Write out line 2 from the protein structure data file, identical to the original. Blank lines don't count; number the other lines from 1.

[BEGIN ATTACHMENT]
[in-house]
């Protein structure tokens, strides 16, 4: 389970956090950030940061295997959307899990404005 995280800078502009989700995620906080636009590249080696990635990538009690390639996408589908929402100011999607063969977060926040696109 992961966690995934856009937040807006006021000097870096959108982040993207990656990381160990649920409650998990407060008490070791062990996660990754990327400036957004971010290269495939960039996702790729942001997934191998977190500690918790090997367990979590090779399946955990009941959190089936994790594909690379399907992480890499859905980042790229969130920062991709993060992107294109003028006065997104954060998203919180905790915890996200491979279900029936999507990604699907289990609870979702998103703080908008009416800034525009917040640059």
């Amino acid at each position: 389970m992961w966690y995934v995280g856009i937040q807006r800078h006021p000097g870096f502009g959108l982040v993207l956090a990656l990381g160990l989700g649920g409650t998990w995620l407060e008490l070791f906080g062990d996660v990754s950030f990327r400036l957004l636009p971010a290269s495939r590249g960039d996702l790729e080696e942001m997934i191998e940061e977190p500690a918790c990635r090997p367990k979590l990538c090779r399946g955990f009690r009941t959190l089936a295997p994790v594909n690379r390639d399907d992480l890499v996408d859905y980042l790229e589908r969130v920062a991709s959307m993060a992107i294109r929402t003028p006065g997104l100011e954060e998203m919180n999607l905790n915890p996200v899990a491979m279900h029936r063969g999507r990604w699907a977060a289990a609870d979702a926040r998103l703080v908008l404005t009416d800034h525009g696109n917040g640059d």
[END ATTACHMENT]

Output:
């Protein structure tokens, strides 16, 4: 389970956090950030940061295997959307899990404005 995280800078502009989700995620906080636009590249080696990635990538009690390639996408589908929402100011999607063969977060926040696109 992961966690995934856009937040807006006021000097870096959108982040993207990656990381160990649920409650998990407060008490070791062990996660990754990327400036957004971010290269495939960039996702790729942001997934191998977190500690918790090997367990979590090779399946955990009941959190089936994790594909690379399907992480890499859905980042790229969130920062991709993060992107294109003028006065997104954060998203919180905790915890996200491979279900029936999507990604699907289990609870979702998103703080908008009416800034525009917040640059």